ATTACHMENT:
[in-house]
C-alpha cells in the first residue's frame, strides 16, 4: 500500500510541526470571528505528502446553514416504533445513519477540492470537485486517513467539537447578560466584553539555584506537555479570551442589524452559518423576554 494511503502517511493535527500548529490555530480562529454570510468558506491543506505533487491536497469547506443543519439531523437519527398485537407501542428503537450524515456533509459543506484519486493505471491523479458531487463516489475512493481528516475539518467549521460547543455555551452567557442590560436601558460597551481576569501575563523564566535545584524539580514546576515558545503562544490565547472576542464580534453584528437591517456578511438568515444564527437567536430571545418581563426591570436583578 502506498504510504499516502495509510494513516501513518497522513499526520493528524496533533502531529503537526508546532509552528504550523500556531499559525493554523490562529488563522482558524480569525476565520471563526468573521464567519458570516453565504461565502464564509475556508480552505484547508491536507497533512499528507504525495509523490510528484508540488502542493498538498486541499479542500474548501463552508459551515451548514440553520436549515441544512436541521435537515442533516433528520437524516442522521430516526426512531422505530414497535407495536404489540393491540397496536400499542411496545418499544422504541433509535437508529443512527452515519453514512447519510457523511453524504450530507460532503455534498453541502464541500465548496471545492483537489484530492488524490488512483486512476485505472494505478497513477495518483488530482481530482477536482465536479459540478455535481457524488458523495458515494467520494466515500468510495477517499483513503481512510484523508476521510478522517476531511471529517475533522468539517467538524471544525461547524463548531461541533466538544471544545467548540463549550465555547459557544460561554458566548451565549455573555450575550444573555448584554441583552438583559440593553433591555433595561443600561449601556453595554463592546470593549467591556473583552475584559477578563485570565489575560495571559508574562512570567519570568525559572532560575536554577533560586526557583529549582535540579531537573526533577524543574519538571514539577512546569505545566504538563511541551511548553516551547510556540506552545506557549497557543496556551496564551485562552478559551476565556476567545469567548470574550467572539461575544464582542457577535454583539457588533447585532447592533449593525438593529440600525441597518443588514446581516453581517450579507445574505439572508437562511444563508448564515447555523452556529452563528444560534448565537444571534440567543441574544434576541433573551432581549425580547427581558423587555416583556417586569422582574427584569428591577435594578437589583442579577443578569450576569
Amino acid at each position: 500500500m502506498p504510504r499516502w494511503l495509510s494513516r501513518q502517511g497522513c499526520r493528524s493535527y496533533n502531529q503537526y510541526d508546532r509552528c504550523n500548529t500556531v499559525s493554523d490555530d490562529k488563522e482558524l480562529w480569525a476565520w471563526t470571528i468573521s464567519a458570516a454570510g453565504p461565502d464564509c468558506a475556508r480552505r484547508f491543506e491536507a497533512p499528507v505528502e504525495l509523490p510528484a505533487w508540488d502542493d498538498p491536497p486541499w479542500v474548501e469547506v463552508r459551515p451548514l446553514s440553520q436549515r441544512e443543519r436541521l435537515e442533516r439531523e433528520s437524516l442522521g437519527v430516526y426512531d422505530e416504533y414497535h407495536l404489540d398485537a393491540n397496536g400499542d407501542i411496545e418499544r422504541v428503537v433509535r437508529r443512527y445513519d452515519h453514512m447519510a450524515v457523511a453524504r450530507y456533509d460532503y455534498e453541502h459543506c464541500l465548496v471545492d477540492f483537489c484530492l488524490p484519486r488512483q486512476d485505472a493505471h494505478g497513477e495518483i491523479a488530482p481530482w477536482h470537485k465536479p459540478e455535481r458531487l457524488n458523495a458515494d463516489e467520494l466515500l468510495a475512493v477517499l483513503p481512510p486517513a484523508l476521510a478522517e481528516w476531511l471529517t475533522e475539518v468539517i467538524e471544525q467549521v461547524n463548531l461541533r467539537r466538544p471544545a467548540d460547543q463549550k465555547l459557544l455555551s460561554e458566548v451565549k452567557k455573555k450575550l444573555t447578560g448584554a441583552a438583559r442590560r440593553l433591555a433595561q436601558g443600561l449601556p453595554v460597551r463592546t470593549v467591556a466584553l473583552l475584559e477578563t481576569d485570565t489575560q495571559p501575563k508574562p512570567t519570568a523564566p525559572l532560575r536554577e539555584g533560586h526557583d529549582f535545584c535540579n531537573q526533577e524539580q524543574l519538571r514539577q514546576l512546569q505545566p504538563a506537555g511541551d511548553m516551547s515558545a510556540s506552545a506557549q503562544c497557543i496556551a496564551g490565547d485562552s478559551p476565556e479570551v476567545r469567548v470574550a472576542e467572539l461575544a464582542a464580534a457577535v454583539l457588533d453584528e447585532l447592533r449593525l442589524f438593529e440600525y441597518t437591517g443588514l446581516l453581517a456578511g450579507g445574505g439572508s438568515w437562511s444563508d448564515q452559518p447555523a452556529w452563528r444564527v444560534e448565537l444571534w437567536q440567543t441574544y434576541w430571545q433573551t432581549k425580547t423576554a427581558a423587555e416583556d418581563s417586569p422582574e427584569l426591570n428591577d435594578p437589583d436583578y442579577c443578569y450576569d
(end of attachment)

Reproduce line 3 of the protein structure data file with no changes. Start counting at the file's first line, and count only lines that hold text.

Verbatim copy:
Amino acid at each position: 500500500m502506498p504510504r499516502w494511503l495509510s494513516r501513518q502517511g497522513c499526520r493528524s493535527y496533533n502531529q503537526y510541526d508546532r509552528c504550523n500548529t500556531v499559525s493554523d490555530d490562529k488563522e482558524l480562529w480569525a476565520w471563526t470571528i468573521s464567519a458570516a454570510g453565504p461565502d464564509c468558506a475556508r480552505r484547508f491543506e491536507a497533512p499528507v505528502e504525495l509523490p510528484a505533487w508540488d502542493d498538498p491536497p486541499w479542500v474548501e469547506v463552508r459551515p451548514l446553514s440553520q436549515r441544512e443543519r436541521l435537515e442533516r439531523e433528520s437524516l442522521g437519527v430516526y426512531d422505530e416504533y414497535h407495536l404489540d398485537a393491540n397496536g400499542d407501542i411496545e418499544r422504541v428503537v433509535r437508529r443512527y445513519d452515519h453514512m447519510a450524515v457523511a453524504r450530507y456533509d460532503y455534498e453541502h459543506c464541500l465548496v471545492d477540492f483537489c484530492l488524490p484519486r488512483q486512476d485505472a493505471h494505478g497513477e495518483i491523479a488530482p481530482w477536482h470537485k465536479p459540478e455535481r458531487l457524488n458523495a458515494d463516489e467520494l466515500l468510495a475512493v477517499l483513503p481512510p486517513a484523508l476521510a478522517e481528516w476531511l471529517t475533522e475539518v468539517i467538524e471544525q467549521v461547524n463548531l461541533r467539537r466538544p471544545a467548540d460547543q463549550k465555547l459557544l455555551s460561554e458566548v451565549k452567557k455573555k450575550l444573555t447578560g448584554a441583552a438583559r442590560r440593553l433591555a433595561q436601558g443600561l449601556p453595554v460597551r463592546t470593549v467591556a466584553l473583552l475584559e477578563t481576569d485570565t489575560q495571559p501575563k508574562p512570567t519570568a523564566p525559572l532560575r536554577e539555584g533560586h526557583d529549582f535545584c535540579n531537573q526533577e524539580q524543574l519538571r514539577q514546576l512546569q505545566p504538563a506537555g511541551d511548553m516551547s515558545a510556540s506552545a506557549q503562544c497557543i496556551a496564551g490565547d485562552s478559551p476565556e479570551v476567545r469567548v470574550a472576542e467572539l461575544a464582542a464580534a457577535v454583539l457588533d453584528e447585532l447592533r449593525l442589524f438593529e440600525y441597518t437591517g443588514l446581516l453581517a456578511g450579507g445574505g439572508s438568515w437562511s444563508d448564515q452559518p447555523a452556529w452563528r444564527v444560534e448565537l444571534w437567536q440567543t441574544y434576541w430571545q433573551t432581549k425580547t423576554a427581558a423587555e416583556d418581563s417586569p422582574e427584569l426591570n428591577d435594578p437589583d436583578y442579577c443578569y450576569d